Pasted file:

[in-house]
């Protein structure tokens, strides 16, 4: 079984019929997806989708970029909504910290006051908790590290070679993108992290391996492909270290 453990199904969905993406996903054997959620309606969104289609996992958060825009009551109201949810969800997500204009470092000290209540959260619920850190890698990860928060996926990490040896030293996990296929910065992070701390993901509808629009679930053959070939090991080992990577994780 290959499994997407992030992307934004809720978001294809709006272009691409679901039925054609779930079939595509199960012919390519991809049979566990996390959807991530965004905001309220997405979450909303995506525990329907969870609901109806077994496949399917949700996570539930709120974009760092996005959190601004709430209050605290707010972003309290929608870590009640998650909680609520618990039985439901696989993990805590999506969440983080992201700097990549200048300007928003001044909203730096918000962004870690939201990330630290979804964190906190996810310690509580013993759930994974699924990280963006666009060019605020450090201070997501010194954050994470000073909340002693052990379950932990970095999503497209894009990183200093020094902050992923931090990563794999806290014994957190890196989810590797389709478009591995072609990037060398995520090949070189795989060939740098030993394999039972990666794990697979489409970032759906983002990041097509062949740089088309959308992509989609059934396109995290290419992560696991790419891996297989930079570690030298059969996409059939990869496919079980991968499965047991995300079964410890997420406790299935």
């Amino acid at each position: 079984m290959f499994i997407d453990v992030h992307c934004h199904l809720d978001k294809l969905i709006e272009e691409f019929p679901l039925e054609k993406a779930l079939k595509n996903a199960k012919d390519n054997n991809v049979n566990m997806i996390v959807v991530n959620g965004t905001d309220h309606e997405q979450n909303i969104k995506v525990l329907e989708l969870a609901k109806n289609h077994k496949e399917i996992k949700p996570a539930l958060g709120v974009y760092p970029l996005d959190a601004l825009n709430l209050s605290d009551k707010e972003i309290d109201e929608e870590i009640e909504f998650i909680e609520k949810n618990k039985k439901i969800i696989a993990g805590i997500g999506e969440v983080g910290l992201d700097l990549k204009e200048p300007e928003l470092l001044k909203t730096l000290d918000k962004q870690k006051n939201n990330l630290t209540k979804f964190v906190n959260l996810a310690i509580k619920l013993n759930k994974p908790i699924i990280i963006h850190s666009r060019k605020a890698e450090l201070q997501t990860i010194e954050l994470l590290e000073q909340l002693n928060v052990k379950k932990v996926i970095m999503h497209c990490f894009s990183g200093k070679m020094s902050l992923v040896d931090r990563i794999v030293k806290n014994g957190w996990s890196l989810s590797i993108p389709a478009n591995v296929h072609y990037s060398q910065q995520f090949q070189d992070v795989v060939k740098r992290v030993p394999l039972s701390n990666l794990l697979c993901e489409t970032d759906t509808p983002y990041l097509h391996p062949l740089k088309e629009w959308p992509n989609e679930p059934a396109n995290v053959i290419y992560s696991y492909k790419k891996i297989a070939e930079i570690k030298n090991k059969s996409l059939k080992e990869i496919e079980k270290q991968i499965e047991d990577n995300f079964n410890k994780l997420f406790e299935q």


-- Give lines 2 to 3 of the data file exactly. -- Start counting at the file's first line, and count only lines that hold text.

């Protein structure tokens, strides 16, 4: 079984019929997806989708970029909504910290006051908790590290070679993108992290391996492909270290 453990199904969905993406996903054997959620309606969104289609996992958060825009009551109201949810969800997500204009470092000290209540959260619920850190890698990860928060996926990490040896030293996990296929910065992070701390993901509808629009679930053959070939090991080992990577994780 290959499994997407992030992307934004809720978001294809709006272009691409679901039925054609779930079939595509199960012919390519991809049979566990996390959807991530965004905001309220997405979450909303995506525990329907969870609901109806077994496949399917949700996570539930709120974009760092996005959190601004709430209050605290707010972003309290929608870590009640998650909680609520618990039985439901696989993990805590999506969440983080992201700097990549200048300007928003001044909203730096918000962004870690939201990330630290979804964190906190996810310690509580013993759930994974699924990280963006666009060019605020450090201070997501010194954050994470000073909340002693052990379950932990970095999503497209894009990183200093020094902050992923931090990563794999806290014994957190890196989810590797389709478009591995072609990037060398995520090949070189795989060939740098030993394999039972990666794990697979489409970032759906983002990041097509062949740089088309959308992509989609059934396109995290290419992560696991790419891996297989930079570690030298059969996409059939990869496919079980991968499965047991995300079964410890997420406790299935």
């Amino acid at each position: 079984m290959f499994i997407d453990v992030h992307c934004h199904l809720d978001k294809l969905i709006e272009e691409f019929p679901l039925e054609k993406a779930l079939k595509n996903a199960k012919d390519n054997n991809v049979n566990m997806i996390v959807v991530n959620g965004t905001d309220h309606e997405q979450n909303i969104k995506v525990l329907e989708l969870a609901k109806n289609h077994k496949e399917i996992k949700p996570a539930l958060g709120v974009y760092p970029l996005d959190a601004l825009n709430l209050s605290d009551k707010e972003i309290d109201e929608e870590i009640e909504f998650i909680e609520k949810n618990k039985k439901i969800i696989a993990g805590i997500g999506e969440v983080g910290l992201d700097l990549k204009e200048p300007e928003l470092l001044k909203t730096l000290d918000k962004q870690k006051n939201n990330l630290t209540k979804f964190v906190n959260l996810a310690i509580k619920l013993n759930k994974p908790i699924i990280i963006h850190s666009r060019k605020a890698e450090l201070q997501t990860i010194e954050l994470l590290e000073q909340l002693n928060v052990k379950k932990v996926i970095m999503h497209c990490f894009s990183g200093k070679m020094s902050l992923v040896d931090r990563i794999v030293k806290n014994g957190w996990s890196l989810s590797i993108p389709a478009n591995v296929h072609y990037s060398q910065q995520f090949q070189d992070v795989v060939k740098r992290v030993p394999l039972s701390n990666l794990l697979c993901e489409t970032d759906t509808p983002y990041l097509h391996p062949l740089k088309e629009w959308p992509n989609e679930p059934a396109n995290v053959i290419y992560s696991y492909k790419k891996i297989a070939e930079i570690k030298n090991k059969s996409l059939k080992e990869i496919e079980k270290q991968i499965e047991d990577n995300f079964n410890k994780l997420f406790e299935q």